My absolute favourite thing about Solipskier – and pretty much everything is my favourite thing about Solipskier – is the end-game music.

That might sound like a damning endorsement of the actual game part, but it’s not. Consider it instead a testimony to the overall quality of Solipskier because the whole package is so utterly suave.

In Solipskier you paint a path for your skier to ski along. It’s a 2D side-scroller by way of the Wachowski’s Speed Racer, Canabalt and Sonic the Hedgehog circa that time when he was relevant. The skier snowballs along automatically, gaining momentum with each drop drawn on the screen and losing momentum should you force him to ascend too harshly. It’s a painfully simple process and your finger will spend the entire game caressing the far right side of the screen, occasionally lifting to create jumps.

It’s a score attack game so painting Solipskier’s path through the many yellow gates and blue tunnels and by making him perform tricks by leaving gaps for him to jump across increases your score. You’re versed on which gates and hazards are incoming by on screen indicators, which count down the distance to and illustrate at which height the gates and the like are. Without these the game would be nigh on impossible because it’s so blindingly quick. By piloting Solipskier through the gates and tunnels – or by making him jump through them – you increase your score multiplier and with that the suicidal skier gains even more pace.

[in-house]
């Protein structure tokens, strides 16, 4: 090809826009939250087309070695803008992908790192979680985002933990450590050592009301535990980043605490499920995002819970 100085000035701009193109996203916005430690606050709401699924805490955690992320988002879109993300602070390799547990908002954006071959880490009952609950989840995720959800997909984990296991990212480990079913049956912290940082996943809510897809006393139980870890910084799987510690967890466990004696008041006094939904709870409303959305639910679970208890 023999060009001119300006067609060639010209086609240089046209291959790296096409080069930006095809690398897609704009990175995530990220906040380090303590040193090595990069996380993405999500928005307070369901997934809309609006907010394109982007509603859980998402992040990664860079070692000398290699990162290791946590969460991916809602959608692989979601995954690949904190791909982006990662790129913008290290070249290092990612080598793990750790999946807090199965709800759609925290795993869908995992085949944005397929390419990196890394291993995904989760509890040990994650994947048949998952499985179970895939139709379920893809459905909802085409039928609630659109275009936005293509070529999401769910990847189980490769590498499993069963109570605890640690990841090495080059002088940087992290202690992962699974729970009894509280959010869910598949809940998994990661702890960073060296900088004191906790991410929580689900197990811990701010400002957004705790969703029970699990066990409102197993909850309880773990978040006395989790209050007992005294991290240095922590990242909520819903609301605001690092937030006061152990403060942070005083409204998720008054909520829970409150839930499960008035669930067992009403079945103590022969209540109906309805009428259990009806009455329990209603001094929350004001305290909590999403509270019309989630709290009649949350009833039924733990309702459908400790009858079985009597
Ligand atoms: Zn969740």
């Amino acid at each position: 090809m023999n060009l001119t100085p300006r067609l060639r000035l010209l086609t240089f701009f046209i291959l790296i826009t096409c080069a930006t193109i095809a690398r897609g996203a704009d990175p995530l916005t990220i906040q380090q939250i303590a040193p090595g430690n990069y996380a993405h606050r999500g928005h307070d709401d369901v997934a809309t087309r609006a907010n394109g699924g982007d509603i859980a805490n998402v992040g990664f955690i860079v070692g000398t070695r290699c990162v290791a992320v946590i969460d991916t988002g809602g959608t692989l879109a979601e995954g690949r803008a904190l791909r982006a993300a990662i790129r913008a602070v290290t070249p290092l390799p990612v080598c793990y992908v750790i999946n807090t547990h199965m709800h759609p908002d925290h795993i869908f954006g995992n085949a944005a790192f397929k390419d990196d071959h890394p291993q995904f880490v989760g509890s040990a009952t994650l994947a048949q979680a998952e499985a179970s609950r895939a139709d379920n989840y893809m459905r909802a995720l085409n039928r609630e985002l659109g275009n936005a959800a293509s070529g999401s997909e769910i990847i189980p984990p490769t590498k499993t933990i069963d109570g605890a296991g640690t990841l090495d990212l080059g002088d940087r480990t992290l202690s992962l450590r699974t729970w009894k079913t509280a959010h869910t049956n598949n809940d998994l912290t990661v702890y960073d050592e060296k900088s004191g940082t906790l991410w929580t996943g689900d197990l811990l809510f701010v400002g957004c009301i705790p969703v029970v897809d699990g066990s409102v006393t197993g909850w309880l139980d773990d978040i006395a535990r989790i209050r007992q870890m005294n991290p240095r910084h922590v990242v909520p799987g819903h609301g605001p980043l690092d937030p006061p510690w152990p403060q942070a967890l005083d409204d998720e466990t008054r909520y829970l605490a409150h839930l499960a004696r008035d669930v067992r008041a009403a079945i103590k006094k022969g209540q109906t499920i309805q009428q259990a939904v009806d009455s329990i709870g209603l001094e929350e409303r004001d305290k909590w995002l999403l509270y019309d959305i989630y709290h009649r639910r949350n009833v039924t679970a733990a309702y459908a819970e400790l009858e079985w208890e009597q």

The game eases you in gently with Solipskier trundling along like a neophyte early on but it quickly mutates from tranquil ski holiday with Rupert the ski-instructor into a hardcore, blisteringly paced, one-way ticket to annihilation. The sense of speed is pivotal and the developer absolutely nails it – thundering through the mountains is every bit as exciting as roaring through one of Need for Speed’s mountain passes or Dirt 3’s dust bowls. Solipskier isn’t a racer but it damn well feels like one at times.

Those moments of uncertainty are when Solipskier is at its best, when you only narrowly have control of the guy and the slightest of miscalculations is going to culminate with his spine making a hurried exit through his left nostril. It’s electrifying because you’re flirting with disaster every step of the way and because there’s absolutely no time to think about what’s going on.

And that’s where that wonderful music comes into play. Slipping up by failing to keep Solipskier on the snow (or by cannoning into a steep incline) sees the daredevil hurtle a thousand meters into the moonless abyss where this melancholy piano refrain drifts out of the darkness. After the ballsy heavy metal number booming alongside your jaunt above, this somber track is like being clouted in the face by a horse. It almost makes you feel ashamed for killing Solipskier.

Simplicity is instrumental to the success of every element whirring away underneath Solipskier’s delightful exterior and frankly I’ve not been this helplessly obsessed with a high-score game since Canabalt.

Adrenalised. Frantic. Genius.



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